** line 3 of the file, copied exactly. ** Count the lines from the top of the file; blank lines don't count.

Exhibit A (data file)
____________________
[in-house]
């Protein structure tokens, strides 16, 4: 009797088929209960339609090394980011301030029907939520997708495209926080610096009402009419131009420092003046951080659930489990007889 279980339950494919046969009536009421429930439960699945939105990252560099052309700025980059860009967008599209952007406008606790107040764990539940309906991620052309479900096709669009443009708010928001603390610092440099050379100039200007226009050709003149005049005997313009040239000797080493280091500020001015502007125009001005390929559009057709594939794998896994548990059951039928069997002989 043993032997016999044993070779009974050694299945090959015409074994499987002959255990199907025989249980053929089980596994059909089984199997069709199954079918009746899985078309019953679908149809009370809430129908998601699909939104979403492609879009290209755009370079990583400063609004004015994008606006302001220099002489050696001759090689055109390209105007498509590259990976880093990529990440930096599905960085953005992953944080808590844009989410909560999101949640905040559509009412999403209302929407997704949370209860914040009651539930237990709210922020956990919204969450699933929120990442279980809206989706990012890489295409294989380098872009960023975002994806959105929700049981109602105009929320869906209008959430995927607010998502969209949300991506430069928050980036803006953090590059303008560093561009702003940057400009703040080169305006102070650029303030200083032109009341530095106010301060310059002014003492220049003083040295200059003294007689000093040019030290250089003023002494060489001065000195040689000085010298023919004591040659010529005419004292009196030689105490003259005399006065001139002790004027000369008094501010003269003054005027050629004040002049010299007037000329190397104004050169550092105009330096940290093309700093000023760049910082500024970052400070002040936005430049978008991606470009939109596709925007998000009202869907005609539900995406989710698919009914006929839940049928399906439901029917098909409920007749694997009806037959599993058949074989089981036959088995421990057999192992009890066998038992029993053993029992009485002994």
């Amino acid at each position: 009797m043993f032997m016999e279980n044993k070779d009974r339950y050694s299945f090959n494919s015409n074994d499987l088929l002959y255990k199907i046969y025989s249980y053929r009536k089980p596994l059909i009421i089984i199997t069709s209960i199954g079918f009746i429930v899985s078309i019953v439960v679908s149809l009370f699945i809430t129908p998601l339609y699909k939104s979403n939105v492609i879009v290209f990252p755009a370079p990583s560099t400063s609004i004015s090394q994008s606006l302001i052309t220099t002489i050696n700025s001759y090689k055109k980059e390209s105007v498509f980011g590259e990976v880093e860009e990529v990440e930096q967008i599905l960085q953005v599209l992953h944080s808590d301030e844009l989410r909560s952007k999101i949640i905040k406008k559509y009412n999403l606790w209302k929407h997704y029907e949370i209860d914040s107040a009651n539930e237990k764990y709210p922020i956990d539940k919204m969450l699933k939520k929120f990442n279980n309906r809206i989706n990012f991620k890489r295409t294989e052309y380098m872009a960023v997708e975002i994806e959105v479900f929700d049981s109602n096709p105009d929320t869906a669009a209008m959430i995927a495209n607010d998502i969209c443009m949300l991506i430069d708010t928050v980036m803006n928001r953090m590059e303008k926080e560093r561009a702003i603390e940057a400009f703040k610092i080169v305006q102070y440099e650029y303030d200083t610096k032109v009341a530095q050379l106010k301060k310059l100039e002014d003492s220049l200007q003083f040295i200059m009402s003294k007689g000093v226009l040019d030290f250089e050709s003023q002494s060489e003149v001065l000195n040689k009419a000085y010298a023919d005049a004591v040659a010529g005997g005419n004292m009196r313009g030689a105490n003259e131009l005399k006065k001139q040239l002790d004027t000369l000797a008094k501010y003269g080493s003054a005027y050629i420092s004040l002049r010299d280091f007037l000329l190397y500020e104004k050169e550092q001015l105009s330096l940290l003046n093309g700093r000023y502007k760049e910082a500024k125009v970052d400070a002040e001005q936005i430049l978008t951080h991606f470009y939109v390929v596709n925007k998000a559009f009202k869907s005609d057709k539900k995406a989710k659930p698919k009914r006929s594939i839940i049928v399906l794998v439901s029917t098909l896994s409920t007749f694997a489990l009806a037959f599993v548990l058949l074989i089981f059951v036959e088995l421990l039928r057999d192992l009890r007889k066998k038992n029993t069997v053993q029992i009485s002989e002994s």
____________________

């Amino acid at each position: 009797m043993f032997m016999e279980n044993k070779d009974r339950y050694s299945f090959n494919s015409n074994d499987l088929l002959y255990k199907i046969y025989s249980y053929r009536k089980p596994l059909i009421i089984i199997t069709s209960i199954g079918f009746i429930v899985s078309i019953v439960v679908s149809l009370f699945i809430t129908p998601l339609y699909k939104s979403n939105v492609i879009v290209f990252p755009a370079p990583s560099t400063s609004i004015s090394q994008s606006l302001i052309t220099t002489i050696n700025s001759y090689k055109k980059e390209s105007v498509f980011g590259e990976v880093e860009e990529v990440e930096q967008i599905l960085q953005v599209l992953h944080s808590d301030e844009l989410r909560s952007k999101i949640i905040k406008k559509y009412n999403l606790w209302k929407h997704y029907e949370i209860d914040s107040a009651n539930e237990k764990y709210p922020i956990d539940k919204m969450l699933k939520k929120f990442n279980n309906r809206i989706n990012f991620k890489r295409t294989e052309y380098m872009a960023v997708e975002i994806e959105v479900f929700d049981s109602n096709p105009d929320t869906a669009a209008m959430i995927a495209n607010d998502i969209c443009m949300l991506i430069d708010t928050v980036m803006n928001r953090m590059e303008k926080e560093r561009a702003i603390e940057a400009f703040k610092i080169v305006q102070y440099e650029y303030d200083t610096k032109v009341a530095q050379l106010k301060k310059l100039e002014d003492s220049l200007q003083f040295i200059m009402s003294k007689g000093v226009l040019d030290f250089e050709s003023q002494s060489e003149v001065l000195n040689k009419a000085y010298a023919d005049a004591v040659a010529g005997g005419n004292m009196r313009g030689a105490n003259e131009l005399k006065k001139q040239l002790d004027t000369l000797a008094k501010y003269g080493s003054a005027y050629i420092s004040l002049r010299d280091f007037l000329l190397y500020e104004k050169e550092q001015l105009s330096l940290l003046n093309g700093r000023y502007k760049e910082a500024k125009v970052d400070a002040e001005q936005i430049l978008t951080h991606f470009y939109v390929v596709n925007k998000a559009f009202k869907s005609d057709k539900k995406a989710k659930p698919k009914r006929s594939i839940i049928v399906l794998v439901s029917t098909l896994s409920t007749f694997a489990l009806a037959f599993v548990l058949l074989i089981f059951v036959e088995l421990l039928r057999d192992l009890r007889k066998k038992n029993t069997v053993q029992i009485s002989e002994s």